The One Question To Ask Your First Marketing Hire

I originally published this on Forbes. Read there original here.

If you’re a startup founder who’s looking for someone to build your team, what do you look for in your first marketing hire? It’s a tough question.

Before you start holding interviews for your first marketing hire, ask yourself this: what is the purpose marketing in the first place? Continue reading

Does a Great Brand Name Even Matter?

I originally wrote this for HuffPost. Find the original here.

What does every (good) marketer do to develop a new brand? They spend time (and lots of it) trying to come up with a brilliant and unforgettable name. But despite all that hard work, great brands often die. Meanwhile, some brands that eschewed the traditional naming process manage to last decades. Is that fair? Not really.

But it raises an important question: Why are some brands so successful even though they didn’t go through a rigorous naming process? Continue reading

How To Pick A Target Market For A B2B Startup (Part I – Research)

In a B2B startup, there are two questions that you must answer before your company gets very far: what is the product, and who are you going to sell it to? In today’s post, I’m going to focus on the second question, and show you a 3-part process you can use to find the exact market niche to focus on. Continue reading

Your Startup Isn’t Growing. Is It From A Bad Product, Bad Marketing, Or A Bad Market?

You’re about to go on the fifteenth date with that “perfect” girl. Everything’s been great. She thinks your corny jokes are funny, she loves watching The Profit with you, and heck, she doesn’t even seem to have any annoying friends. She might be the one. But then one day, things… just… stall. Not only is she suddenly “too busy” to see you, but she even lets slip that she thinks Marcus Lemonis is kind of lame.

What happened? Continue reading

Should You Hire a Marketing Agency For Your Startup?

One of the defining characteristics of a startup is that you never seem to have enough people to get everything done. Marketing is no exception. The desire for extra marketing help is always going to be there, whether you’re a team of one or one hundred. While recognizing that you need to add manpower is simple, deciding whether to hire more employees or bring on a marketing agency isn’t so straightforward. There’s no answer that works for everyone.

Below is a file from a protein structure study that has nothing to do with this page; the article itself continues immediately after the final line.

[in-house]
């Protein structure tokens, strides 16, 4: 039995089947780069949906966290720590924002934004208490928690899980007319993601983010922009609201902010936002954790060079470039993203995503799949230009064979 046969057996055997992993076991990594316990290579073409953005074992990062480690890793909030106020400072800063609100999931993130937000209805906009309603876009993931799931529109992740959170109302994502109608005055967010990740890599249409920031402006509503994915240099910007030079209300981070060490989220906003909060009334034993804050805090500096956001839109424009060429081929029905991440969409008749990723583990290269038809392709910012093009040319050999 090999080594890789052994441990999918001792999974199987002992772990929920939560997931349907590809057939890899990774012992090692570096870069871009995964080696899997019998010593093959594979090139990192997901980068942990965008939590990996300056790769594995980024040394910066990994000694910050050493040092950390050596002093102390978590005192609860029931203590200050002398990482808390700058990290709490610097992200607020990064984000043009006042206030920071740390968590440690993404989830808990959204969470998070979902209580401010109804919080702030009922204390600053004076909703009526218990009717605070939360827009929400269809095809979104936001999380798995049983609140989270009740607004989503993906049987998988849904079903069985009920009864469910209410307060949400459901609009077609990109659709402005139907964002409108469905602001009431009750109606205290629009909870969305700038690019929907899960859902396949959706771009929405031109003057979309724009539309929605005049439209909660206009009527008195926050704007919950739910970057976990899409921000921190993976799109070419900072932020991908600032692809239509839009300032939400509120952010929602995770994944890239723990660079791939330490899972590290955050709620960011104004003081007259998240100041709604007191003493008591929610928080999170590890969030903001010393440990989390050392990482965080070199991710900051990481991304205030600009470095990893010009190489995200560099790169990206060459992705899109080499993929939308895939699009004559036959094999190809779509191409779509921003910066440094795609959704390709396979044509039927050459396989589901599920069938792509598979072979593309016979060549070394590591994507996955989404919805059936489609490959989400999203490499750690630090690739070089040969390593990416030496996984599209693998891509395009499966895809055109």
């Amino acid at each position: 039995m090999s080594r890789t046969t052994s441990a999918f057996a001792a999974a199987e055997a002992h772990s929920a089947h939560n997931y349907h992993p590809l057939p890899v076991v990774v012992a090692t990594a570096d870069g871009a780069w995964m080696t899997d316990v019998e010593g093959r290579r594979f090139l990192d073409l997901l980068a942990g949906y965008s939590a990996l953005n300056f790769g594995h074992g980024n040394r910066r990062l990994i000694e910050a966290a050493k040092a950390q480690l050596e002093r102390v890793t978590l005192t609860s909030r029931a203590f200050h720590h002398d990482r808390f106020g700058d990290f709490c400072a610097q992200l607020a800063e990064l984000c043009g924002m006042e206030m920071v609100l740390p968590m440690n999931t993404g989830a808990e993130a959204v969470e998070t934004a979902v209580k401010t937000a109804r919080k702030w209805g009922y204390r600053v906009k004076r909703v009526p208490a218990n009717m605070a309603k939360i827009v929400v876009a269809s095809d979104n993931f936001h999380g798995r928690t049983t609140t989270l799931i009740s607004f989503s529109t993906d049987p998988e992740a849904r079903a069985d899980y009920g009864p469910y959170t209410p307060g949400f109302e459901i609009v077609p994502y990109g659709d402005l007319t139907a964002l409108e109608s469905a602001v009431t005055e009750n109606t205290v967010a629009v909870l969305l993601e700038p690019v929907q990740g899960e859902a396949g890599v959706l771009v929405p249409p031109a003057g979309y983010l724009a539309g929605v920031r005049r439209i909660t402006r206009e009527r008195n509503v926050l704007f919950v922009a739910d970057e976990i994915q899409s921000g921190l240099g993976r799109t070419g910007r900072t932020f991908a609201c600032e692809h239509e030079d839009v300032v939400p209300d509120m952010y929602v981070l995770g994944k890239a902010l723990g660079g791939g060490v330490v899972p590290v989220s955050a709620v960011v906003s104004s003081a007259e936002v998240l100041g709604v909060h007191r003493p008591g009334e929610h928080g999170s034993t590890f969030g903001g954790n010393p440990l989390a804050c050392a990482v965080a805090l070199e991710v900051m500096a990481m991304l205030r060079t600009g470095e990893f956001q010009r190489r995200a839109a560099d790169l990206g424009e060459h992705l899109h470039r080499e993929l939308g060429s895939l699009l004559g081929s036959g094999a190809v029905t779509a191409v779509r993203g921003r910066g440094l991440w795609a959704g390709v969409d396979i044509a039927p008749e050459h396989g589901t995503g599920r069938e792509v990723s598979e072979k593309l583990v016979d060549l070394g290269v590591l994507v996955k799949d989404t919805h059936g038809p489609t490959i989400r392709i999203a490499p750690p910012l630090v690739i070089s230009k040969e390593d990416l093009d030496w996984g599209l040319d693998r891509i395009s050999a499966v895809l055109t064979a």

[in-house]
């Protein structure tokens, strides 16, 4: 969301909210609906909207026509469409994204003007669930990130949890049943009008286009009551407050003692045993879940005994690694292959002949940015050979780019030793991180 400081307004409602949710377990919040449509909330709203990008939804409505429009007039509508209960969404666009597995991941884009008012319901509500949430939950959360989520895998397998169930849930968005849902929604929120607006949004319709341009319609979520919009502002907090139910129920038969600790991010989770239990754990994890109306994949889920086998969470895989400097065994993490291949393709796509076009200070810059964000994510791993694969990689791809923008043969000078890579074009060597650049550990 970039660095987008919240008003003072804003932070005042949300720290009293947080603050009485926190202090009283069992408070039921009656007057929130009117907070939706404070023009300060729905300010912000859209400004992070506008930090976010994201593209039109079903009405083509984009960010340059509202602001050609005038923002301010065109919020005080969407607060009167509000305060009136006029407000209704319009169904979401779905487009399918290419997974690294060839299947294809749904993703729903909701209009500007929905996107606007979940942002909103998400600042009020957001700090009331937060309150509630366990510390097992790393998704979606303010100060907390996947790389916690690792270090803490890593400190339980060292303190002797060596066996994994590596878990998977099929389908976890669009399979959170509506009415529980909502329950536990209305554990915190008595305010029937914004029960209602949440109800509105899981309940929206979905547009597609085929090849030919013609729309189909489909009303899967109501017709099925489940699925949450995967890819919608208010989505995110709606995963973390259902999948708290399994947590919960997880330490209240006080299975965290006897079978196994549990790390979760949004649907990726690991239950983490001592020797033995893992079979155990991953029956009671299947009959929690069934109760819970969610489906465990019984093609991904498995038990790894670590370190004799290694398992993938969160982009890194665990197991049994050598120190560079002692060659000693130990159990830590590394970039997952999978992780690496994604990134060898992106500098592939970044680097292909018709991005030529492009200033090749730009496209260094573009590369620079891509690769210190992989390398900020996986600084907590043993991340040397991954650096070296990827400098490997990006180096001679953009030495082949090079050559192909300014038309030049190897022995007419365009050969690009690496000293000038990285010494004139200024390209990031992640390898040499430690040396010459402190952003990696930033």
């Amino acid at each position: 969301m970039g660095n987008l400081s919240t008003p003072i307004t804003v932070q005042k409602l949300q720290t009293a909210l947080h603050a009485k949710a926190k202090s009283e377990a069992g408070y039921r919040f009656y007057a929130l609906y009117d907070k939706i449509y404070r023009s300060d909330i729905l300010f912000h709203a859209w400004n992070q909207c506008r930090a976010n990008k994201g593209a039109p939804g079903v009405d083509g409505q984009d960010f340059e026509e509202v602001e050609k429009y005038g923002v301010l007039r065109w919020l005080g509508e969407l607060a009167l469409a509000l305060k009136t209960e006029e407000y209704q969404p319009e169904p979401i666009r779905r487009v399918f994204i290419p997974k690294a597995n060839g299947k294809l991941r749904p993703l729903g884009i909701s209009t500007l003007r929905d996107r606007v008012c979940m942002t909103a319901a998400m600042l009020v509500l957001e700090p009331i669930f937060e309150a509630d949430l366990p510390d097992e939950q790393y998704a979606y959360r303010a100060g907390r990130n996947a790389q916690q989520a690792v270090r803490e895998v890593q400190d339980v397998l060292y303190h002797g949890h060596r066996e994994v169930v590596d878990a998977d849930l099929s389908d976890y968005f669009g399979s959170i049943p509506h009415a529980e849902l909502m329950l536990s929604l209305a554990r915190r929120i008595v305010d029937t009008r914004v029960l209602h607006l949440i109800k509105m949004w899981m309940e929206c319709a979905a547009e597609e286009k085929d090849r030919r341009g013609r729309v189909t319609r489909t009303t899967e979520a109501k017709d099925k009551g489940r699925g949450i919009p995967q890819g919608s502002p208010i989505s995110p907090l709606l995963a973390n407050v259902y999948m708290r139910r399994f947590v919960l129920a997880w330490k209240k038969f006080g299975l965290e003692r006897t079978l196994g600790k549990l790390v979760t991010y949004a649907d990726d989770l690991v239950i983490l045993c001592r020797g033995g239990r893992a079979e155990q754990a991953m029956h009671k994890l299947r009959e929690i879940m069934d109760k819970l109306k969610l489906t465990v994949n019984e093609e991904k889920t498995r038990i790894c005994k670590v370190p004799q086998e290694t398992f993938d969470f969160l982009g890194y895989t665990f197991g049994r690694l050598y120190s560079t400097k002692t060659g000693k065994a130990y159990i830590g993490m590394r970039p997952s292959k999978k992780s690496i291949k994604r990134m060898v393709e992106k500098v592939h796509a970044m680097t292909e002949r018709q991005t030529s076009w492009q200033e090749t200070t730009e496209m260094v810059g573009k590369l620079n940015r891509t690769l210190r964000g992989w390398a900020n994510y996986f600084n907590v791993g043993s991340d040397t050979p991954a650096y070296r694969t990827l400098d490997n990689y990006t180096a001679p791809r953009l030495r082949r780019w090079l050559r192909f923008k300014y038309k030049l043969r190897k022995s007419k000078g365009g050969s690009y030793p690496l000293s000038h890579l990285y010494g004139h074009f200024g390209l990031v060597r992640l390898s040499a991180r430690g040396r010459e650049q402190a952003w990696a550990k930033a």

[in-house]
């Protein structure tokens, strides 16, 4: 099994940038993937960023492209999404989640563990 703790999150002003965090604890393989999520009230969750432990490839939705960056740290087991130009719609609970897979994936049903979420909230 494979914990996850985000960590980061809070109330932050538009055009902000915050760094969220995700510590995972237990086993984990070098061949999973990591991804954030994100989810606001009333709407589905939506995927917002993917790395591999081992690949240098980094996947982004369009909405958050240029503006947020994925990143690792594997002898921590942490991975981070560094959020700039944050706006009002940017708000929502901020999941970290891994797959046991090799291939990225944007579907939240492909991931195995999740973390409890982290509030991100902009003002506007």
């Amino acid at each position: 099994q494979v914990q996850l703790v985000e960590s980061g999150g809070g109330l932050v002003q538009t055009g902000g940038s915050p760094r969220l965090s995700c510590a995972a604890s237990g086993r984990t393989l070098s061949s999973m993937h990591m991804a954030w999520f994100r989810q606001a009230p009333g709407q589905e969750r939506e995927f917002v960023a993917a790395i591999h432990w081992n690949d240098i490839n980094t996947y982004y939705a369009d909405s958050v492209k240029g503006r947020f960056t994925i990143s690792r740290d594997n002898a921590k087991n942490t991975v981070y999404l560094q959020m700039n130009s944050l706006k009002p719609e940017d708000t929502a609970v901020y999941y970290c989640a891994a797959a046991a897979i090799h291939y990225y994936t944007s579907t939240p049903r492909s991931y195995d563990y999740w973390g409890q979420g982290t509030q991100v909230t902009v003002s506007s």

I recently went through this dilemma myself. And to help you learn from my experience, I wanted to share why I decided to consider a marketing agency and what questions I asked myself to make the decision. Continue reading

Your Company Will Fail Without A Brand Promise. Here’s Why.

“Come on,” my dad quipped, pretending not to notice the look of sheer horror pasted on my face. “It’ll be fun. I promise.

I was just a 9-year old kid, getting ready to ride a roller coaster called the Loch Ness Monster: 3,240 feet of bright yellow steel tubing wrapped around itself like a two contortionists playing a game of Twister in the middle of tornado. I nearly crapped my pants when I saw it.  Continue reading

How to Build a Social Media Content Plan with Trello

Here’s a dead-simple way to plan content with Trello.

Caveat: this post will not teach you how to be a social media “ninja”, “guru”, or “rockstar”. If you aspire to use one of those terms to describe yourself, or already do, seek professional help. Or just quit the internet.

Ok. On to the post…

Managing your company’s social media presence can be a mess if you’re not intentional about it. It’s like that guy who’s sat on the couch all year and decides that on January 1, he’s going to go to the gym “like all the time.” Week one, he’s there every day. Week two… well, you know what happens. Without a solid plan that you can stick to, your social media content won’t be consistent or effective.

That’s why I’m going to show you how to plan a full month’s worth of content in 30 minutes or less.

For the sake of simplicity, this post will focus just on Facebook. However, the methodology can be used for any content calendar, and even for multiple social networks if you’re creative. Here’s how it works:

1. Ask yourself what you want to accomplish. Why do you even have a social media presence in the first place? Do you want to keep customers talking about your brand? Announce new products? Set the tone for your brand’s voice? Make a list of key objectives. Keep it short, not more than three or four. Just like the guy planning to hit Gold’s Gym every day, not knowing why you’re doing something is a sure path to quitting. Here’s an example: